Hooking up is by far the dumbest thing going. It is shallow. It can have life-long consequences, and can leave you feeling lonely.
    All relationships require attention. You can’t expect to master the violin by shacking up with the fiddle. It takes time, and is a labor of love, designed to last a lifetime.
    My advice to the younger generation is this: don’t be a sheep. Learn to think for yourself, and value your life and try to find that someone special who can go through life with you for the long haul, not just long enough for the buzz to wear off from the local bar.

    In essence, grow the hell up. Marriage has been around a lot longer than you have, and historically, with pretty good results.
    Alice B.

    • Henry Harvey says:

      Well, well, well, Ms. Blau. Tell us what you really think. First thing I see is…you seem to really dislike automobiles that are shaped like refrigerators. Are they not efficient (except for the aerodynamic drag)? And what is wrong with irony? I love to coast up next to one at a stop light, look over…and smile. Yes, Ms. Blau you’re preaching to the choir on that one.
      Personally, I’ve always held women in much much higher esteem than men. I’ve always felt that they had their “act” together about 30%+ more than men. But, hooking up? The gals buying into this are really selling themselves short. Giving oral sex for a beer is hardly the deal of the century…nor the way to find your soul mate.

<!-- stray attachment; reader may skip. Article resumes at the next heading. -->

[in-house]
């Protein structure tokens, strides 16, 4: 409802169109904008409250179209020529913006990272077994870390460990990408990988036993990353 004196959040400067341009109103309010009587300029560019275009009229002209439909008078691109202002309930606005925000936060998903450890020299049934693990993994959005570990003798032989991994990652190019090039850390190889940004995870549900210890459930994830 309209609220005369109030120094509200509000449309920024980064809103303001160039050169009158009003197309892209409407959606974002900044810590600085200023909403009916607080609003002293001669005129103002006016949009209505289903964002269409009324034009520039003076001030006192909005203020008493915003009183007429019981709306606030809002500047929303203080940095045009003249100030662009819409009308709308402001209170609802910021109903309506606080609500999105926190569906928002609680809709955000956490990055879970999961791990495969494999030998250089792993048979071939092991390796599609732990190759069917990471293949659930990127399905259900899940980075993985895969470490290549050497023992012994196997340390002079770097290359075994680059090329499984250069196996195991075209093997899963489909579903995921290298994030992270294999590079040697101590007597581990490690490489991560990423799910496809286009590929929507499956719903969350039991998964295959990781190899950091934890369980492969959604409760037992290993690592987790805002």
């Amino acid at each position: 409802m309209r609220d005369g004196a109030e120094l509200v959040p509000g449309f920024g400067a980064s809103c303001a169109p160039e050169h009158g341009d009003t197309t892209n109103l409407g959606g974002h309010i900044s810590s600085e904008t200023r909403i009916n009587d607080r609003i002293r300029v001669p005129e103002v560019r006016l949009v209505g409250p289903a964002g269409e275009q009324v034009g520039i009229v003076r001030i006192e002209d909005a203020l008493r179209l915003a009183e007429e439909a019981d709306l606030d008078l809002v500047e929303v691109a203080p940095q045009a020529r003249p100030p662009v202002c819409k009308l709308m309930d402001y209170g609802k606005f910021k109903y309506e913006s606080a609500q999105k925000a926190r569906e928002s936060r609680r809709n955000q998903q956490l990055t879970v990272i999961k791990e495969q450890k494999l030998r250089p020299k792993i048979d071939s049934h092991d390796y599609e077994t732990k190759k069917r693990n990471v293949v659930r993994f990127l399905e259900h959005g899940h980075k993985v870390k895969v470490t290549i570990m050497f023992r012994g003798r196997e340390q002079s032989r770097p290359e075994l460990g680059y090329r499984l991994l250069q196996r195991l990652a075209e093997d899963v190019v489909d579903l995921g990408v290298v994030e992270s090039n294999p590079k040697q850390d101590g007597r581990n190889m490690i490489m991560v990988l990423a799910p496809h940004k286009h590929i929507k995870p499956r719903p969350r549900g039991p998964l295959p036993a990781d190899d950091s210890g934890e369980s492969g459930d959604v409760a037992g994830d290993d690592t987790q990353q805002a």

I do have a question though. Do those cars you mentioned…have a freezer compartment?

  2. Dave says:

    Always enjoy your post and share them with Patricia. We have two millennial adults who jumped the broom and/or are married. We are in year 36 married and only regret that we did not do something special for ourselves to celebrate ’35 years.

  3. Robert Moravsik says:

    Excellent advice…I got an eye roll out of my 25 year old so you must be on target.
    Bob M.

    • henry harvey says:

      Hi Bob,
      Yeah, I got more than a couple of unhappy millenial responses to this one. The frustrating thing is, if you probe a little deeper, the millenials have a number of things in common with the boomers…and that’s not intended as a cut to either group.